MARY. You would? And what would you be a
sparrow for ?

EVA. Cause my mamma said not a sparrow falls
to the ground.

(The girls look at each other.)

DEBBIE (softly). Isn t she cunning?
MARY and DORA (softly) . I think she s just as cun
ning as she can be.

JOE. Fred hasn t said what he d be yet.


FRED. Eagle. He s the grandest of all. He can
fly right in the face of the sun.

JOHXNY. Eagles can beat every other bird.

JOE. Of course, Fred wouldn t be any tiling short
of an eagle.

FRED. No: nor any thing short of the American

ALL THE BOYS. Three cheers for the American
eagle !

ALL TOGETHER. Hurrah, hurrah, hurrah !

(Curtain falls. Or, if there be no curtain, a boy
rushes in to tell them the organ-man is coming, and
they all rush out.)





SCENE. A shop. Tables are placed at one end of
the stage to represent counters. Upon these are dis
played toys, confectionery, boxes, or any thing which
will indicate a shop. Advertisements of patent medi
cines and of other things might be hung up. Wliite
pebbles may pass for sugar-plums. Sticks whittled
out and colored will do for sticks of candy. A little
boy of seven or eight may be dressed up to represent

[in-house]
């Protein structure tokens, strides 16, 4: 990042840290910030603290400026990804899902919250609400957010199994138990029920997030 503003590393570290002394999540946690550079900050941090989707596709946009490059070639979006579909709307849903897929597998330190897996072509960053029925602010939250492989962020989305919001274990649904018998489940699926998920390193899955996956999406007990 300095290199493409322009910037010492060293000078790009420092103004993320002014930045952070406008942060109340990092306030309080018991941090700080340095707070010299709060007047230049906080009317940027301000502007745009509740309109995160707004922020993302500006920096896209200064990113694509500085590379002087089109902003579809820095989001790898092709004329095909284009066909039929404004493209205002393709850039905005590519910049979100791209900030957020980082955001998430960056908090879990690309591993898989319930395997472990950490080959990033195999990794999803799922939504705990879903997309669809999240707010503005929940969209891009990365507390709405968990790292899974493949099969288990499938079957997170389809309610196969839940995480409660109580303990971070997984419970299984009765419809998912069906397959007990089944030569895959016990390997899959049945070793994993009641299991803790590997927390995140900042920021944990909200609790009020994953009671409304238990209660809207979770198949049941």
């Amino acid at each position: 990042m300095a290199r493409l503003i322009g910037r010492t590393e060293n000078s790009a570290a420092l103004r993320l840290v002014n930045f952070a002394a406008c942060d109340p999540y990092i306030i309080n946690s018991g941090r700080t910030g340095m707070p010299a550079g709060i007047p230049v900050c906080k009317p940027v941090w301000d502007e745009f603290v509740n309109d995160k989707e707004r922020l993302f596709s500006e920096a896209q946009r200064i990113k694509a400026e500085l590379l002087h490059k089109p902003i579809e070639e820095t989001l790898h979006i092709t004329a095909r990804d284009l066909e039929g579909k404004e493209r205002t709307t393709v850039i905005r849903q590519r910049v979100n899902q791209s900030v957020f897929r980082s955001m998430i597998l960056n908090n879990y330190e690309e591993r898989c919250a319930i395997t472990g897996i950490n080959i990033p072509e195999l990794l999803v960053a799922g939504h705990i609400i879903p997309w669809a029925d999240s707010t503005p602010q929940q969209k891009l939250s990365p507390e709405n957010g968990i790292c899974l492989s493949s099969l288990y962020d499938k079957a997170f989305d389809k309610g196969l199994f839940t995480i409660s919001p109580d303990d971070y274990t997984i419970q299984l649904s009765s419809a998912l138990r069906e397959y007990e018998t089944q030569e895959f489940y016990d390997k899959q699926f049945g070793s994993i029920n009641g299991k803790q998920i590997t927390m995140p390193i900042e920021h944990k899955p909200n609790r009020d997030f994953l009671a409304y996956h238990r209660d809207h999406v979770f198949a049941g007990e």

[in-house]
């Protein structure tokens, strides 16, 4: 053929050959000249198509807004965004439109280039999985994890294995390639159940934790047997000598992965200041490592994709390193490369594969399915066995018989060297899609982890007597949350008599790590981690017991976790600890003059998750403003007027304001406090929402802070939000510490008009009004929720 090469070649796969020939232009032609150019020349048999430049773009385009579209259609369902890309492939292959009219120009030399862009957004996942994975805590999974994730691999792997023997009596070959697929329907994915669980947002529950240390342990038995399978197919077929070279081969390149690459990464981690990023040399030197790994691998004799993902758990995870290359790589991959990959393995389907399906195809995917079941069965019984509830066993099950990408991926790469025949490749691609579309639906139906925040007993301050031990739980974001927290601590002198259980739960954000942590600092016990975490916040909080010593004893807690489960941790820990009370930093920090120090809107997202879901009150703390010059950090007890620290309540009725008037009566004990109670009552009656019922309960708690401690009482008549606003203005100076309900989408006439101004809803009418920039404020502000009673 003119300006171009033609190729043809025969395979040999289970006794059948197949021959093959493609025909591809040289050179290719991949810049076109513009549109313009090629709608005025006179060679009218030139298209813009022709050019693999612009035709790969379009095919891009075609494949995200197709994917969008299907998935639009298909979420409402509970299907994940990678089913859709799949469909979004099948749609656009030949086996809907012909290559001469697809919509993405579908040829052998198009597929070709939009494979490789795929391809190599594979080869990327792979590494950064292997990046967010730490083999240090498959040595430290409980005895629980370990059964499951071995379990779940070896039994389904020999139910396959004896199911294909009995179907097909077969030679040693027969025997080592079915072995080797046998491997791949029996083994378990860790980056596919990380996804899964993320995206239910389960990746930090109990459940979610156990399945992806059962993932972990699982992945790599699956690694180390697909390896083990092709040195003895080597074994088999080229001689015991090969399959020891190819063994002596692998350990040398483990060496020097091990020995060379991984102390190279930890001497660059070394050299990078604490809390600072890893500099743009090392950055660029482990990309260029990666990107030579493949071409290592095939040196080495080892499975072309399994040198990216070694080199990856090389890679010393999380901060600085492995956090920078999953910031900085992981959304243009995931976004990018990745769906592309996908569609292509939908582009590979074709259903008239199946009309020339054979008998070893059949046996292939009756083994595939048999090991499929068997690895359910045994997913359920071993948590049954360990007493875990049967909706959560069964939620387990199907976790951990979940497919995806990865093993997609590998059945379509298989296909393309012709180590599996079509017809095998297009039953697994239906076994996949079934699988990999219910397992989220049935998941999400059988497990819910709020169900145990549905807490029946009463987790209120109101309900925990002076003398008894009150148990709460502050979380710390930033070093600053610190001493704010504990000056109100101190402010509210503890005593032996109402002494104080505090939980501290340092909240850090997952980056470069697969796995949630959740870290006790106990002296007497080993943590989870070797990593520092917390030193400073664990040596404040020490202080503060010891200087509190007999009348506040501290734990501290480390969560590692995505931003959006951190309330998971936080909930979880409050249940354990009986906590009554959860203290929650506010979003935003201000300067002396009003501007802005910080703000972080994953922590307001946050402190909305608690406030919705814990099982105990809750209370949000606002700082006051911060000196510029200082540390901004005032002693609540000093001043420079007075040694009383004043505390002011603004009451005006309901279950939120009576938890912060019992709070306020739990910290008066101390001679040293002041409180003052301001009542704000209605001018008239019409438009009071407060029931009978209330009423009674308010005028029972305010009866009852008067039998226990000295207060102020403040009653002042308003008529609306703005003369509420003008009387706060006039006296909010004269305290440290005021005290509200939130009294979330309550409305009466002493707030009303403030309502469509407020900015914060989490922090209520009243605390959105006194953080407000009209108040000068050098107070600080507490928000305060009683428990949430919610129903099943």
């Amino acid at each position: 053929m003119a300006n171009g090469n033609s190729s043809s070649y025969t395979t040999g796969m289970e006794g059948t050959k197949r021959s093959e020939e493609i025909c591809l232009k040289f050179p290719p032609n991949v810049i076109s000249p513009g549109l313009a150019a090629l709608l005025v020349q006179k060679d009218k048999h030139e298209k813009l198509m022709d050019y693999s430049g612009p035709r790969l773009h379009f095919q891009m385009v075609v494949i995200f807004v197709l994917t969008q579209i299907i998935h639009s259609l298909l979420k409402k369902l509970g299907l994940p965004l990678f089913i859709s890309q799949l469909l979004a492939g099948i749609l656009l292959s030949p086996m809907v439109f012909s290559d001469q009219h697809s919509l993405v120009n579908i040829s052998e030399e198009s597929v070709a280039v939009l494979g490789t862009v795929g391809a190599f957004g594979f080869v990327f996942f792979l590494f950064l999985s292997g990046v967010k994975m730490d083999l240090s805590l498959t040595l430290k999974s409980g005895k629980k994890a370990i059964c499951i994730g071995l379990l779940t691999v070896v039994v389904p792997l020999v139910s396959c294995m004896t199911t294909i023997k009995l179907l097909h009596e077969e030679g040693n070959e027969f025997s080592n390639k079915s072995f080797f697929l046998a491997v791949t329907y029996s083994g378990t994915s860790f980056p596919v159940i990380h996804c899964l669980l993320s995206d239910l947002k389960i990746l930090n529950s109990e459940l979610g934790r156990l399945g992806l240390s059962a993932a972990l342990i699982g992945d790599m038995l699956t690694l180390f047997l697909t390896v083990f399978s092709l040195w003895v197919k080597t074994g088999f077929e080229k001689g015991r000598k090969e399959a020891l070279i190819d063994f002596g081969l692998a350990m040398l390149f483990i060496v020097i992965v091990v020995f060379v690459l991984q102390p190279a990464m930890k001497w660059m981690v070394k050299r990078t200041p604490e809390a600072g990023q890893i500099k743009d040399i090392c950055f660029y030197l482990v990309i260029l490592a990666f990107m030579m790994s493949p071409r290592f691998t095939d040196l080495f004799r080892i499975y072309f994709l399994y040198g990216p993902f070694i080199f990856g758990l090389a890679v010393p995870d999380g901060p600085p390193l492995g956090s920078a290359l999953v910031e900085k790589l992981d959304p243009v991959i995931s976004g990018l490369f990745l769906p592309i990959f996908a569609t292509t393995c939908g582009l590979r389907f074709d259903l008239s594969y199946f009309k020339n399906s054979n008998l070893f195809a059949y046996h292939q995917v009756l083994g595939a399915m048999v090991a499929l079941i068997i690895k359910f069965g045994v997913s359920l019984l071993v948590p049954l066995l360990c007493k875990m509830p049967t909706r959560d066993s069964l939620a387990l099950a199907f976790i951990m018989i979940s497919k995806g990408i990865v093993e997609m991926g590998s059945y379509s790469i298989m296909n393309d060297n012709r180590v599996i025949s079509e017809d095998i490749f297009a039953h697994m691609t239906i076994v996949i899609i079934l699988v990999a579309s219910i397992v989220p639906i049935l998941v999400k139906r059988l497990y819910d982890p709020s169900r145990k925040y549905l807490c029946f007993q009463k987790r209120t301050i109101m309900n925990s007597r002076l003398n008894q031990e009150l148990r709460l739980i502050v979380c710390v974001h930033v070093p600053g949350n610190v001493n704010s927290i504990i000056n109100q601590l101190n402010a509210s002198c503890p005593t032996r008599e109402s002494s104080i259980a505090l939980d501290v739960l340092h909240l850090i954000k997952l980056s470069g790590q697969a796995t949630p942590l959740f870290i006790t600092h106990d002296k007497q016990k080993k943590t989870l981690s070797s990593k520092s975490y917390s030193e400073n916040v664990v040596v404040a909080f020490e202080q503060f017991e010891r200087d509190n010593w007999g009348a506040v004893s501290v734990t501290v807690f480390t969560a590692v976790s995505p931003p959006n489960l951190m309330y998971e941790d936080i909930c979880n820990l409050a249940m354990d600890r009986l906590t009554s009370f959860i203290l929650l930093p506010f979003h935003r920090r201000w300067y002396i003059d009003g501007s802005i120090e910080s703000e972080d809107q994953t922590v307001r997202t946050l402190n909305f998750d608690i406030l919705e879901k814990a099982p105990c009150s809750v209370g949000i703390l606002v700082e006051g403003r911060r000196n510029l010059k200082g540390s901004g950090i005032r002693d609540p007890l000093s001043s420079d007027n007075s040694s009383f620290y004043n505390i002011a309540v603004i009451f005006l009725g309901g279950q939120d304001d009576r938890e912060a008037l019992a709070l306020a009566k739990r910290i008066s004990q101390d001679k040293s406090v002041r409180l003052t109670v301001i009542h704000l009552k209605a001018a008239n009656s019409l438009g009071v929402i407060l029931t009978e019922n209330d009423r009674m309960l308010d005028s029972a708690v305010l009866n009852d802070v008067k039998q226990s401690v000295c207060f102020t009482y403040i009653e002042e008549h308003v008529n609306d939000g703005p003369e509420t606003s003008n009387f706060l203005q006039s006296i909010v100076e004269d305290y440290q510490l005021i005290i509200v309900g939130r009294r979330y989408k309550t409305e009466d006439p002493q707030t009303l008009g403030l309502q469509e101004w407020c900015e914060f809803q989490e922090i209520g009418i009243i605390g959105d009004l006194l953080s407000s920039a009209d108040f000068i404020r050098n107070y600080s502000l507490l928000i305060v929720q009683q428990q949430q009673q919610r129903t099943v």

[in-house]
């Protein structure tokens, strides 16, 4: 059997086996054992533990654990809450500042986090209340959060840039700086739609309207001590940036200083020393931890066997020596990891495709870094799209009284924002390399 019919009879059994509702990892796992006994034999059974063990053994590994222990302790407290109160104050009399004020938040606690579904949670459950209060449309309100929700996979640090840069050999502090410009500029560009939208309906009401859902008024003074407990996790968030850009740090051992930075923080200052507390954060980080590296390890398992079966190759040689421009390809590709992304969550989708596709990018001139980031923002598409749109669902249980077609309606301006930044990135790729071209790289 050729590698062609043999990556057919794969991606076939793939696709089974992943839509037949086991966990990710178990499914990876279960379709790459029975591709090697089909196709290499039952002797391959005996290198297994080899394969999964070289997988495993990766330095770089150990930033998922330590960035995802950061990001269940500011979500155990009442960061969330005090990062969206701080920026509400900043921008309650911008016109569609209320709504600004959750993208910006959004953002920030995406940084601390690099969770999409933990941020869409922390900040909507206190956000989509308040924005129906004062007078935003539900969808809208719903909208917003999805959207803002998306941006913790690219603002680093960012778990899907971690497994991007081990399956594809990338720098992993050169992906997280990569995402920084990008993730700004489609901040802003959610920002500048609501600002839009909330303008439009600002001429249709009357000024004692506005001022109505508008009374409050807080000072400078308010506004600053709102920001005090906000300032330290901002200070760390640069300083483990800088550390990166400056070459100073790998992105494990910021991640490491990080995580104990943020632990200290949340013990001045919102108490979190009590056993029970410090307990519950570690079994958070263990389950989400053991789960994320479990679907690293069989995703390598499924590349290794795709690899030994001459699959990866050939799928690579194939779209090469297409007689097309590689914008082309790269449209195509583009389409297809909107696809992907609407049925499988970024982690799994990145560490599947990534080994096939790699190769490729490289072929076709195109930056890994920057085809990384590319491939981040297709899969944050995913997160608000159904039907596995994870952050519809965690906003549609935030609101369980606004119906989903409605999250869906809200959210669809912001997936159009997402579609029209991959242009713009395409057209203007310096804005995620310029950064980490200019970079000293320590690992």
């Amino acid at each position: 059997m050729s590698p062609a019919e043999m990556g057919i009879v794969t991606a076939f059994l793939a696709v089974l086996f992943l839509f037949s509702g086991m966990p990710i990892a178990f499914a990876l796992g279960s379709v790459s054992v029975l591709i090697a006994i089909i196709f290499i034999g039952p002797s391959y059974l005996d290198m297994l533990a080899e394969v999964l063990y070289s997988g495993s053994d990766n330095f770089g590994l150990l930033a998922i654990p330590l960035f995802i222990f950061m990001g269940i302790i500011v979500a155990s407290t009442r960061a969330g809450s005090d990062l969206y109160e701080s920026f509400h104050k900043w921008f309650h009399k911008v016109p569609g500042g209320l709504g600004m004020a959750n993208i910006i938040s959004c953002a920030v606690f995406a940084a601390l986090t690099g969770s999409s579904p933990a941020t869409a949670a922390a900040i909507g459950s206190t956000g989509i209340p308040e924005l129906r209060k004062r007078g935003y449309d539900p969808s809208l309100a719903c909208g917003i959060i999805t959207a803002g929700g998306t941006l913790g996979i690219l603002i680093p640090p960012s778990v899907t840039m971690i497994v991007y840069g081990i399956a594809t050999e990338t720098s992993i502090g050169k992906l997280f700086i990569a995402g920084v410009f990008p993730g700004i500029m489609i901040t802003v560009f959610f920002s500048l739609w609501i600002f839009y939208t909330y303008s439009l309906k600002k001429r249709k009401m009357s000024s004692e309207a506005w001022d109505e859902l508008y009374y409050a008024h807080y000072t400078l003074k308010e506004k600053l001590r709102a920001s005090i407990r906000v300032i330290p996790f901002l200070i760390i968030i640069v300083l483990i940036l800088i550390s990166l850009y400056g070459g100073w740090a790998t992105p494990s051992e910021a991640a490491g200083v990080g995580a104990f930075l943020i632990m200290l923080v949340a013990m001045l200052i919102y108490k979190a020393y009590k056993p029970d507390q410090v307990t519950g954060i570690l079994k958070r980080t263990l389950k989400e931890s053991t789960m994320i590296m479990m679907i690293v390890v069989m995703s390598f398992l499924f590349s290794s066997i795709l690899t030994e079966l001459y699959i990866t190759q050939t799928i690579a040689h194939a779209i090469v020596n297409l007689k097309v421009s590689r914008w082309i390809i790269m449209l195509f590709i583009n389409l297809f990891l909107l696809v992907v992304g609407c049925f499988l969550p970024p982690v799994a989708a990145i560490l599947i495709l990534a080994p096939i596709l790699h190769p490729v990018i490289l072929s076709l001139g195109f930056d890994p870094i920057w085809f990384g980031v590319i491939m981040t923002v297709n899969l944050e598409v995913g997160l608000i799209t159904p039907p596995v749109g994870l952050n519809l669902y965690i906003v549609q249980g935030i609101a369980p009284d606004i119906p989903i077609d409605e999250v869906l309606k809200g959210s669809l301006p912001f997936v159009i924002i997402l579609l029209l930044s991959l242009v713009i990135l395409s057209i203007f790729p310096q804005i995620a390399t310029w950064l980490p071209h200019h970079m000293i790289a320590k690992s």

a smart clerk or storekeeper (with a pen behind his
ear). The other actors should be younger. CELIA
and ANNIE, two very little girls, enter at one end of
the stage.

CELIA. O Annie ! did your mother give you a cent?

ANNIE. Yes. See ! (Holds it out.)

CELIA. Want me to go with you to spend it ?

ANNIE. Yes, come. There s the shop.



CELIA. Will you let me taste?

ANNIE. If you won t taste very big.

CELIA. I will only take just a little teenly teenty
mite. (They cross over.)

ANNIE. Here s the shop.

CLERK. "Well, my little girls, what will you have?

CELIA. She wants to spend her cent.

CLERK. That s right. This is the place.

ANNIE. I want a stick of candy.

CLERK. Red candy?

ANNIE. No, sir. Mamma says white candy is best
for little girls.

(CLERK wraps stick of candy in paper, and takes the
cent. Little girls walk away, hand in hand. ANNIE
lets CELIA taste. CELIA and ANNIE go out.)

(Enter MRS. HIGHFLY, fashionably dressed, with trail,
veil, waterfall, reticule, parasol, &c.)